King William III was the grandson of Charles I (who was beheaded during the English civil war that sent the "Cavaliers" to the Virginia colony). Being royalty did not automatically mean becoming king, however. William ended up being an English king - instead of a "significant other" to an English queen - because
William of Orange became the ruler in Holland after the Dutch defeated Charles II and his French allies in a short war in 1672-73. During that war the Dutch re-captured the city of New York, which they had called originally settled as New Amsterdam and governed until surrendering it to the English in 1664. After the re-capture they called the city "New Orange," to honor the Prince of Orange. The Treaty of Westminister in 1674 returned the city to the British, and it reverted to "New York."
Despite the history of warfare, in 1677 Charles II was influential in arranging the marriage of his 15-year old niece, Mary, to 27-year old William. She had stayed a Protestant, unlike her father James, and at the time Charles II needed to deflect concerns over his Catholic tendencies. [Perhaps all really is fair in love and war...]
James II became king when his brother Charles II died in 1685. In that year Louis XIV of France revoked the Edict of Nantes, which had protected France's Protestants. This revocation triggered the flight of Huguenots (French Protestants) to the English colonies in America and increased fears among English Protestants about James II, a Catholic. The English Protestants were also concerned that James II would reduce the rights of Parliament, so they forced him to abdicate after only three years.
William and Mary replaced her father (James II) in the Glorious Revolution of 1688. In 1694 Queen Mary died, so William's precautions about being crowned king ended up being significant. Had he not been crowned as king, Mary's sister Anne would have succeeded immediately to the throne in 1694 and Williamsburg may had had a different name when it was founded in 1699.
Instead, she had to wait another eight years as "Princess" Anne until William died in 1702 (after breaking his collarbone in a fall from a horse and getting a "inflammation of the lungs").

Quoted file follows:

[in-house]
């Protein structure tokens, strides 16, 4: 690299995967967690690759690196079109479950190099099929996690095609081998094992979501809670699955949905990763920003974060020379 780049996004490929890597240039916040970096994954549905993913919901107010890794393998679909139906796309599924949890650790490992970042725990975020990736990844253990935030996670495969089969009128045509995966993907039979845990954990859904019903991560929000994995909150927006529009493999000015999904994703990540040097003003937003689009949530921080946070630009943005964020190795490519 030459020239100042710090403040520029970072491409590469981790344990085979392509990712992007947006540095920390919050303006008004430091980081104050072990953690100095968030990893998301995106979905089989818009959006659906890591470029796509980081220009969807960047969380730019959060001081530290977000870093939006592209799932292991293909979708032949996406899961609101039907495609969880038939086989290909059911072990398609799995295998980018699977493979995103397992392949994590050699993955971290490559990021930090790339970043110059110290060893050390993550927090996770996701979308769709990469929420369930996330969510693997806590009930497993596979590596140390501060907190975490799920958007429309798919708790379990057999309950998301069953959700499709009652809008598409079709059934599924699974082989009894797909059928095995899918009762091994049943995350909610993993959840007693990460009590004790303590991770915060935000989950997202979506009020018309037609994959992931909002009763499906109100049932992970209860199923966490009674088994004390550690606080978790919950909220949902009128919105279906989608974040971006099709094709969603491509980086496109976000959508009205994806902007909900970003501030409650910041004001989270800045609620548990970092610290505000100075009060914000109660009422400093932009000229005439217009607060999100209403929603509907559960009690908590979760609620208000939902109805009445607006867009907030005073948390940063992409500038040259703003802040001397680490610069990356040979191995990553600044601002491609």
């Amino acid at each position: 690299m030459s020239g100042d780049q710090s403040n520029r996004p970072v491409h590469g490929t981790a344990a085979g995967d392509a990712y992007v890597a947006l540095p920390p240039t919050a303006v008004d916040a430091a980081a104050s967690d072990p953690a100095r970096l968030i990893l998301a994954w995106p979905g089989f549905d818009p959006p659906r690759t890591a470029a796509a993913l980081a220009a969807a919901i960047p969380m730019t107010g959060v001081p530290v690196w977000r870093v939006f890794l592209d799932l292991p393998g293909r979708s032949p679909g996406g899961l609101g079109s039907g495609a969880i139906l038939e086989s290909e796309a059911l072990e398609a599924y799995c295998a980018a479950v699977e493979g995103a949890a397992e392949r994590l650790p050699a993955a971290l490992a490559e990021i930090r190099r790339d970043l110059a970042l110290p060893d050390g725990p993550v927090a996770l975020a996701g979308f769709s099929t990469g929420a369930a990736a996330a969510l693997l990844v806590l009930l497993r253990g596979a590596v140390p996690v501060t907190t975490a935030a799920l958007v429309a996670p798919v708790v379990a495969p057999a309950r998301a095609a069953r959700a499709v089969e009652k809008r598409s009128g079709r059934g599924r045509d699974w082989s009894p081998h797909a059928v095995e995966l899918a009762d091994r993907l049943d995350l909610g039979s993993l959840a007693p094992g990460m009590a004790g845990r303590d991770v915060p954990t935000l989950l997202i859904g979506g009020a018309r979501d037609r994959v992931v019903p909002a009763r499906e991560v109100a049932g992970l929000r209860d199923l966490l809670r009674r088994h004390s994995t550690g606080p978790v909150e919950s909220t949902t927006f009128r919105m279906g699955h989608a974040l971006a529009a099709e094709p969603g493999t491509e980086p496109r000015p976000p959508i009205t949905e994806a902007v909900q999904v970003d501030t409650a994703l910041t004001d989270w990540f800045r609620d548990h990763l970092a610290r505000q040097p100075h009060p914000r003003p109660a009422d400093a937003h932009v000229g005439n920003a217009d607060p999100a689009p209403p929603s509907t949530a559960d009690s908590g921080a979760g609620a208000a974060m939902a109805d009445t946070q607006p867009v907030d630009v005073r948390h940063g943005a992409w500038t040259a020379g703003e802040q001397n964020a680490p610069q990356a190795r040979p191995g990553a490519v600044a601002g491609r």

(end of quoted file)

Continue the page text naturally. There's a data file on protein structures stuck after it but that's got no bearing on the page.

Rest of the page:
During those eight years, King William did maintain a working relationship with Princess Anne, but she referred to him in private as the Dutch monster. Parliament also did not appreciate his Dutch and Huguenot allies or - surprise! - his demand for taxes to support war against France. At one point, after his Dutch troops were forced by Parliament to leave England, King William considered abdicating and returning to Orange.
King William was on the throne in 1701 when a new county, named after him, was created from King and Queen County. The Virginia aristocracy was just coming into full bloom, and had "thrust out" Governor Andros three years earlier in some hardball politics led by the Bishop of London's representative in the colony, Commissary James Blair.
King William County lacks authority to plan land use for three portions of the county - the Town of West Point, the Mattaponi Reservation, and the Pamunky Reservation
Source: King William County, Future Land Use Map
Richmond obtained access to a deeper-water harbor in 1861 by constructing a railroad to Delaware Town (renamed West Point) on the York River
Source: Library of Congress, Lloyd's official map of the state of Virginia from actual surveys by order of the Executive 1828 & 1859
The Richmond and York River Rail Road crossed through the Pamunkey Reservation ("Indian Town") in King William County
Source: Library of Congress, A map of the state of Virginia (Lewis von Buchholtz, 1859, based on Herman Boye's 1825 Nine-Sheet Map)
in 1906, the Southern Railroad extended from Richmond to West Point in King William County
Source: Library of Congress, Post route map of the states of Virginia and West Virginia (Postmaster General, 1906)
in 1781, farmland was the dominant use at the confluence of the Pamunkey and Mataponi rivers
Source: University of Michigan, William L. Clements Library, Plan of West Point, Virginia (1781)
wood chipping plant at West Point in 2019
during the American Revolution, a French engineer applied the label "delawarre town" to West Point
Source: Library of Congress, Carte detaille de West Point sur la riviere d'York au confluent des Rivieres de Pamunkey et Matapony